This significant change in Sixth Amendment law raises many new questions regarding the scope and procedure of a waiver of the Sixth Amendment right to counsel. In addressing these questions, this Article first critiques the Montejo decision for its conflation of the Sixth Amendment right to counsel with the Fifth Amendment right to counsel. This Article posits that the Court wrongly grafted Fifth Amendment notions of voluntariness and coercion onto its Sixth Amendment analysis, thereby ignoring traditional Sixth Amendment concerns, such as fairness in the adversarial process and the provision of counsel as an intermediary between the defendant and the State. This Article then considers several questions that arise in the wake of Montejo, including: whether a formal waiver is still needed to waive the Sixth Amendment right to counsel; if it is, what language constitutes a valid waiver; and what police conduct will invalidate a waiver? In answering each of these questions, this Article discusses the inherent limitations of the Montejo Court’s conclusion that the protections afforded by the Fifth Amendment right to counsel, namely those of Miranda and its progeny, offer sufficient protection of a defendant’s Sixth Amendment right to counsel. Finally, this Article argues that these Fifth Amendment-based protections are, in fact, insufficient, and courts should answer these post-Montejo questions by reaffirming the distinct fundamental principles that underlie the Court’s traditional Sixth Amendment right to counsel jurisprudence.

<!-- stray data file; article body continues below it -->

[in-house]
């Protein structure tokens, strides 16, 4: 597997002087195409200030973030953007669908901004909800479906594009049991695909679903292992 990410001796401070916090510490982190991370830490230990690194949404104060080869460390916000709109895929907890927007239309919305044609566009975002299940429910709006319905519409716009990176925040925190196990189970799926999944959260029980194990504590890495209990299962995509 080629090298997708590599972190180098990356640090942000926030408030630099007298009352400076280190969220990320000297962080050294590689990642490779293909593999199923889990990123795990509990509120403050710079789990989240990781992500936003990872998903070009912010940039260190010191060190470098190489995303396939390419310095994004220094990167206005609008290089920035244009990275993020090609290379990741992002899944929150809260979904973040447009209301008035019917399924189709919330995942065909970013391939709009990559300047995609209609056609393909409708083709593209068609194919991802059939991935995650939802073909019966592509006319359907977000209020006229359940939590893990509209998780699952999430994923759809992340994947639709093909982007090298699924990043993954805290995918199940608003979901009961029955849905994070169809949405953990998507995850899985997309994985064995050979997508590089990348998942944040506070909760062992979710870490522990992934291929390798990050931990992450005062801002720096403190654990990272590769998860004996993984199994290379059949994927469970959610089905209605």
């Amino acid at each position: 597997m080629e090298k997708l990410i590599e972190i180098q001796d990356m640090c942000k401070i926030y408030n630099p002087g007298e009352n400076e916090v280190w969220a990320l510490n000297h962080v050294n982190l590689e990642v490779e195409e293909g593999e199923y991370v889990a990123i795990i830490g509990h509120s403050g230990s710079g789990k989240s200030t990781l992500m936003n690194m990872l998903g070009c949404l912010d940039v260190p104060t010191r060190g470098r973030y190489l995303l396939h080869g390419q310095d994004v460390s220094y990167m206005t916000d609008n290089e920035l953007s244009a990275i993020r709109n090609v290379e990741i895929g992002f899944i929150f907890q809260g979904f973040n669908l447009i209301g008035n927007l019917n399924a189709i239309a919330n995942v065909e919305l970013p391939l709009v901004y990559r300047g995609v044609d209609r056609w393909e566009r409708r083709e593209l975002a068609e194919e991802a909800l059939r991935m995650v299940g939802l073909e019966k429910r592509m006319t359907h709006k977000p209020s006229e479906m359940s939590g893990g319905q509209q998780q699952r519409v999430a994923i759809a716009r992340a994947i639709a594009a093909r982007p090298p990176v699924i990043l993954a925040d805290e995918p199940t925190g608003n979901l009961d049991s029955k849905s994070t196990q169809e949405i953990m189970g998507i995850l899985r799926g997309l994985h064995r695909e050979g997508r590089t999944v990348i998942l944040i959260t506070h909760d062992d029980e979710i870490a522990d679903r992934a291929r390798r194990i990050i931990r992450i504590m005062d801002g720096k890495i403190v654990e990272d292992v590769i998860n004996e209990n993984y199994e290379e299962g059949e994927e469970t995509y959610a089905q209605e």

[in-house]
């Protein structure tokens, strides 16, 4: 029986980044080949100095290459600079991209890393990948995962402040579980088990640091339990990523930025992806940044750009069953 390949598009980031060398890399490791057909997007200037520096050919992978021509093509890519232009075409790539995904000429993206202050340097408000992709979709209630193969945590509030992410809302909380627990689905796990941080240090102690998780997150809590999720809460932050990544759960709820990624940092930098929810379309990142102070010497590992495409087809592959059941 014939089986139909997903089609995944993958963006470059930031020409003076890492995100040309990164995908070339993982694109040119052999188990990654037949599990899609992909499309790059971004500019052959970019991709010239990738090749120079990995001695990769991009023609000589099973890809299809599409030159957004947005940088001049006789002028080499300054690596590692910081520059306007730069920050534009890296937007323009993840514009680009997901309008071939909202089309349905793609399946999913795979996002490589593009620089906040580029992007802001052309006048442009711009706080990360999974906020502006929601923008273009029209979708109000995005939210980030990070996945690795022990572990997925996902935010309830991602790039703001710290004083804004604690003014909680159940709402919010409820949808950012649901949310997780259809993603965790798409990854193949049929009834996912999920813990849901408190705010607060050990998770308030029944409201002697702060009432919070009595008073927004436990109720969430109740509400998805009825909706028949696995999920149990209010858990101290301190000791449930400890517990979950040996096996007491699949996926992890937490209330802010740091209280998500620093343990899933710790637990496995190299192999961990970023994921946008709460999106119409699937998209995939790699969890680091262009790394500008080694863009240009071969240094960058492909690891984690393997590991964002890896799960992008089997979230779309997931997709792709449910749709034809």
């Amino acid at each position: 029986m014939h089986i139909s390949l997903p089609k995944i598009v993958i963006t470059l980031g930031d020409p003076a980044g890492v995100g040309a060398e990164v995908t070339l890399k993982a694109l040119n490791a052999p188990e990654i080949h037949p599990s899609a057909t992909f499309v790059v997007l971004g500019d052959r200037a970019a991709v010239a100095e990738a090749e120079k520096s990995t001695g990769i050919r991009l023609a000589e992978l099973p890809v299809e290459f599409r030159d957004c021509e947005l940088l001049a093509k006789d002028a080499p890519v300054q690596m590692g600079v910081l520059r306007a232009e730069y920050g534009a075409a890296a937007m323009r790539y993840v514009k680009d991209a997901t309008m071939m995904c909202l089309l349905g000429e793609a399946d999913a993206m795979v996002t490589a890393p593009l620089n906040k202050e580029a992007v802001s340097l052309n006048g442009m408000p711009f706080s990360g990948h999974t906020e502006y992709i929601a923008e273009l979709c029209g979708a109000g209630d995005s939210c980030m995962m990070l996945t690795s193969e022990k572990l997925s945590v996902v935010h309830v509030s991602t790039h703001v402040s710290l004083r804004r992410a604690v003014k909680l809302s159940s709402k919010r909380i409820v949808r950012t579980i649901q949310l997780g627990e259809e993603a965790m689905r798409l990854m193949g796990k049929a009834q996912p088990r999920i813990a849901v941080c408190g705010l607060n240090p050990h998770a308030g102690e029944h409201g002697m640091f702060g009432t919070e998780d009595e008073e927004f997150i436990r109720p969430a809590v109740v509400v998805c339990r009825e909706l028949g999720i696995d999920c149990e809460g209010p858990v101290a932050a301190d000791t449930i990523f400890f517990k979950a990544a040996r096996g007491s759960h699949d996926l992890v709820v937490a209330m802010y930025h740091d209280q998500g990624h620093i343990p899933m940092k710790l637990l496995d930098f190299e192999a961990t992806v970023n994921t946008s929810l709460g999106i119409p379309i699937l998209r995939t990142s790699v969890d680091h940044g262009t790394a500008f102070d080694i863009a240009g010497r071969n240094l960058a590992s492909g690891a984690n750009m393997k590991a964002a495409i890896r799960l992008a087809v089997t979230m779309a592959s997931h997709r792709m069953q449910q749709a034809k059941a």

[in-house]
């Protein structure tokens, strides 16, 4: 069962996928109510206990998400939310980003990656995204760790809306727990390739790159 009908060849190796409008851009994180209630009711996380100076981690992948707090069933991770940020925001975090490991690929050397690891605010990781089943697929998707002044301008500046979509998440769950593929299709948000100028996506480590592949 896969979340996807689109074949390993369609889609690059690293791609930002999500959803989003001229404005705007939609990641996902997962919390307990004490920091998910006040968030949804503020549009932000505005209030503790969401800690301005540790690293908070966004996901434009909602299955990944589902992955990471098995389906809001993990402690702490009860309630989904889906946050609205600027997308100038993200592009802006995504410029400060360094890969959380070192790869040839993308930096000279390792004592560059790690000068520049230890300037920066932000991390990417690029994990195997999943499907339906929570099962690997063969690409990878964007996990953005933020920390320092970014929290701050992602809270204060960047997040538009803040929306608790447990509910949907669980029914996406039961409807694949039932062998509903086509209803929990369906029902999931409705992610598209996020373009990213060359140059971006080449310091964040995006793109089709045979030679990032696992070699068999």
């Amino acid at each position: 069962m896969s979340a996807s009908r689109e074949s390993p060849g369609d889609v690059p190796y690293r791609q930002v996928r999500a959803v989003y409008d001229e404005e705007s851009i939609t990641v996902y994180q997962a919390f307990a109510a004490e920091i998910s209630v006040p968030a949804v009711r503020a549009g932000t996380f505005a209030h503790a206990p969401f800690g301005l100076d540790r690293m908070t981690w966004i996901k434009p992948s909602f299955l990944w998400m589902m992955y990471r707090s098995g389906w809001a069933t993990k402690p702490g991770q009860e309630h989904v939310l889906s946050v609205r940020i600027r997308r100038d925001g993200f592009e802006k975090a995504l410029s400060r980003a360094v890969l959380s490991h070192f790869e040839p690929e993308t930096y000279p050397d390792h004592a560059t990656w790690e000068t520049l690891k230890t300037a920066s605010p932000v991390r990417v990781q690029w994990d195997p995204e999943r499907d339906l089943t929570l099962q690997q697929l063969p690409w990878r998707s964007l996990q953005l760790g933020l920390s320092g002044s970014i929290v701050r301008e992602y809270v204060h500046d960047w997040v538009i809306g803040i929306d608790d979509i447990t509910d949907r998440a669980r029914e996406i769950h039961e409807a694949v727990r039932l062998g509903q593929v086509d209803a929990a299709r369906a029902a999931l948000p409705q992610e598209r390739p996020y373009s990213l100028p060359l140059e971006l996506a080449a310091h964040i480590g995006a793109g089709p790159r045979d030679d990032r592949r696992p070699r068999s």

November 10, 2011